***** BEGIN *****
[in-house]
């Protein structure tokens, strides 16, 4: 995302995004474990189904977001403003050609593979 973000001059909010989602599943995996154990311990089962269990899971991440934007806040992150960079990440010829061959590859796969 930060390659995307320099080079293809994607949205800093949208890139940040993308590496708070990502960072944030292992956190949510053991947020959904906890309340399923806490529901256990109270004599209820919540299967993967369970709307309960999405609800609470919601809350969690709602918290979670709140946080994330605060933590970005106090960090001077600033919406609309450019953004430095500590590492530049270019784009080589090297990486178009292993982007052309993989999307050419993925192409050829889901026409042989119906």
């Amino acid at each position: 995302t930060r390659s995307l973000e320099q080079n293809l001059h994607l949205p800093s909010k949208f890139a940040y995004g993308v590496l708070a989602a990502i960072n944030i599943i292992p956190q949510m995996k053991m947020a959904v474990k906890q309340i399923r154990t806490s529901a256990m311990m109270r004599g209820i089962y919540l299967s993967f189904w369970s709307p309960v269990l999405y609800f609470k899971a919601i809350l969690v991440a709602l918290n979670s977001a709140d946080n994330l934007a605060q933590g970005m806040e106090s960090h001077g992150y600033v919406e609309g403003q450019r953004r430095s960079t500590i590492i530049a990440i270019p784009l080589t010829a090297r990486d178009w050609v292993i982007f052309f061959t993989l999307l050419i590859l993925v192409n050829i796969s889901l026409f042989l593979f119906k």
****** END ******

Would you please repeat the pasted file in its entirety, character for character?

[in-house]
């Protein structure tokens, strides 16, 4: 995302995004474990189904977001403003050609593979 973000001059909010989602599943995996154990311990089962269990899971991440934007806040992150960079990440010829061959590859796969 930060390659995307320099080079293809994607949205800093949208890139940040993308590496708070990502960072944030292992956190949510053991947020959904906890309340399923806490529901256990109270004599209820919540299967993967369970709307309960999405609800609470919601809350969690709602918290979670709140946080994330605060933590970005106090960090001077600033919406609309450019953004430095500590590492530049270019784009080589090297990486178009292993982007052309993989999307050419993925192409050829889901026409042989119906």
């Amino acid at each position: 995302t930060r390659s995307l973000e320099q080079n293809l001059h994607l949205p800093s909010k949208f890139a940040y995004g993308v590496l708070a989602a990502i960072n944030i599943i292992p956190q949510m995996k053991m947020a959904v474990k906890q309340i399923r154990t806490s529901a256990m311990m109270r004599g209820i089962y919540l299967s993967f189904w369970s709307p309960v269990l999405y609800f609470k899971a919601i809350l969690v991440a709602l918290n979670s977001a709140d946080n994330l934007a605060q933590g970005m806040e106090s960090h001077g992150y600033v919406e609309g403003q450019r953004r430095s960079t500590i590492i530049a990440i270019p784009l080589t010829a090297r990486d178009w050609v292993i982007f052309f061959t993989l999307l050419i590859l993925v192409n050829i796969s889901l026409f042989l593979f119906k």